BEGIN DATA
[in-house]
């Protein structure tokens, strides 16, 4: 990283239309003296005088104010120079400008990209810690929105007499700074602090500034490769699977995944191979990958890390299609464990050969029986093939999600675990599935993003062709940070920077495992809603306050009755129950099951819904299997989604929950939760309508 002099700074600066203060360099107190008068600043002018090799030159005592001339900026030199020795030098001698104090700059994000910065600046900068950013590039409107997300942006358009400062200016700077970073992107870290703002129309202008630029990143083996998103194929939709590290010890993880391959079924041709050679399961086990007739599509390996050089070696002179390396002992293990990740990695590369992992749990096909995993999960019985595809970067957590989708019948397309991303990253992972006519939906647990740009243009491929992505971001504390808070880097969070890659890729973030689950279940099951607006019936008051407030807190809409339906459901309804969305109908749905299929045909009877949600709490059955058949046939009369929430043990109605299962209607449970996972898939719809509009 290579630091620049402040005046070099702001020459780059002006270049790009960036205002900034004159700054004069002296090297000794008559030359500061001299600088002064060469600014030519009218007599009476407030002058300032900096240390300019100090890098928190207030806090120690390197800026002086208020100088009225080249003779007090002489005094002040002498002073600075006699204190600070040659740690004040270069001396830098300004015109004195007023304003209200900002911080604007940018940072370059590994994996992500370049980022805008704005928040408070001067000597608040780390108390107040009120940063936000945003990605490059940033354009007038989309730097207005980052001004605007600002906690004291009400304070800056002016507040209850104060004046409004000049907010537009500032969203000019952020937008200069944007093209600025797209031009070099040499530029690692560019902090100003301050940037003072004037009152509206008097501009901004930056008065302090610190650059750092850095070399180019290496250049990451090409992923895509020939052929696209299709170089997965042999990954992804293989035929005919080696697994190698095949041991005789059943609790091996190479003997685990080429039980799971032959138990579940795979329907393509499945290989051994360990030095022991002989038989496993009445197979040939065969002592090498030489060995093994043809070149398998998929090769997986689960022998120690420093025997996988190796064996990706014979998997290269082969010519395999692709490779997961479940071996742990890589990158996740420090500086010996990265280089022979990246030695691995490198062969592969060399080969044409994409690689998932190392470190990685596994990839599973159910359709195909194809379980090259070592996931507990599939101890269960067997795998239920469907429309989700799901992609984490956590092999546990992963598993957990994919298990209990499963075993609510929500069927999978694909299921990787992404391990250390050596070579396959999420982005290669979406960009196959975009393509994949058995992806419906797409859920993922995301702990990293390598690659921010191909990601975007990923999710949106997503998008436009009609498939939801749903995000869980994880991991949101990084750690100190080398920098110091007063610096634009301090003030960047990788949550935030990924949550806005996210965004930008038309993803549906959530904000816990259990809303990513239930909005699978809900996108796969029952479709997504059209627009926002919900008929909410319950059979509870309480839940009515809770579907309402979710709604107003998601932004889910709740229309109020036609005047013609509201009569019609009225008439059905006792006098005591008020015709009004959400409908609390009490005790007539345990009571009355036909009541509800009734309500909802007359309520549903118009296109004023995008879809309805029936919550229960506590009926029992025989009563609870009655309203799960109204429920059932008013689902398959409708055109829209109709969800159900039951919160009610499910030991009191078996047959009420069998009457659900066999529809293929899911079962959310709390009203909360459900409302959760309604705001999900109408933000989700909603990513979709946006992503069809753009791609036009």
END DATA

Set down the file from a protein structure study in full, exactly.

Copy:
[in-house]
């Protein structure tokens, strides 16, 4: 990283239309003296005088104010120079400008990209810690929105007499700074602090500034490769699977995944191979990958890390299609464990050969029986093939999600675990599935993003062709940070920077495992809603306050009755129950099951819904299997989604929950939760309508 002099700074600066203060360099107190008068600043002018090799030159005592001339900026030199020795030098001698104090700059994000910065600046900068950013590039409107997300942006358009400062200016700077970073992107870290703002129309202008630029990143083996998103194929939709590290010890993880391959079924041709050679399961086990007739599509390996050089070696002179390396002992293990990740990695590369992992749990096909995993999960019985595809970067957590989708019948397309991303990253992972006519939906647990740009243009491929992505971001504390808070880097969070890659890729973030689950279940099951607006019936008051407030807190809409339906459901309804969305109908749905299929045909009877949600709490059955058949046939009369929430043990109605299962209607449970996972898939719809509009 290579630091620049402040005046070099702001020459780059002006270049790009960036205002900034004159700054004069002296090297000794008559030359500061001299600088002064060469600014030519009218007599009476407030002058300032900096240390300019100090890098928190207030806090120690390197800026002086208020100088009225080249003779007090002489005094002040002498002073600075006699204190600070040659740690004040270069001396830098300004015109004195007023304003209200900002911080604007940018940072370059590994994996992500370049980022805008704005928040408070001067000597608040780390108390107040009120940063936000945003990605490059940033354009007038989309730097207005980052001004605007600002906690004291009400304070800056002016507040209850104060004046409004000049907010537009500032969203000019952020937008200069944007093209600025797209031009070099040499530029690692560019902090100003301050940037003072004037009152509206008097501009901004930056008065302090610190650059750092850095070399180019290496250049990451090409992923895509020939052929696209299709170089997965042999990954992804293989035929005919080696697994190698095949041991005789059943609790091996190479003997685990080429039980799971032959138990579940795979329907393509499945290989051994360990030095022991002989038989496993009445197979040939065969002592090498030489060995093994043809070149398998998929090769997986689960022998120690420093025997996988190796064996990706014979998997290269082969010519395999692709490779997961479940071996742990890589990158996740420090500086010996990265280089022979990246030695691995490198062969592969060399080969044409994409690689998932190392470190990685596994990839599973159910359709195909194809379980090259070592996931507990599939101890269960067997795998239920469907429309989700799901992609984490956590092999546990992963598993957990994919298990209990499963075993609510929500069927999978694909299921990787992404391990250390050596070579396959999420982005290669979406960009196959975009393509994949058995992806419906797409859920993922995301702990990293390598690659921010191909990601975007990923999710949106997503998008436009009609498939939801749903995000869980994880991991949101990084750690100190080398920098110091007063610096634009301090003030960047990788949550935030990924949550806005996210965004930008038309993803549906959530904000816990259990809303990513239930909005699978809900996108796969029952479709997504059209627009926002919900008929909410319950059979509870309480839940009515809770579907309402979710709604107003998601932004889910709740229309109020036609005047013609509201009569019609009225008439059905006792006098005591008020015709009004959400409908609390009490005790007539345990009571009355036909009541509800009734309500909802007359309520549903118009296109004023995008879809309805029936919550229960506590009926029992025989009563609870009655309203799960109204429920059932008013689902398959409708055109829209109709969800159900039951919160009610499910030991009191078996047959009420069998009457659900066999529809293929899911079962959310709390009203909360459900409302959760309604705001999900109408933000989700909603990513979709946006992503069809753009791609036009």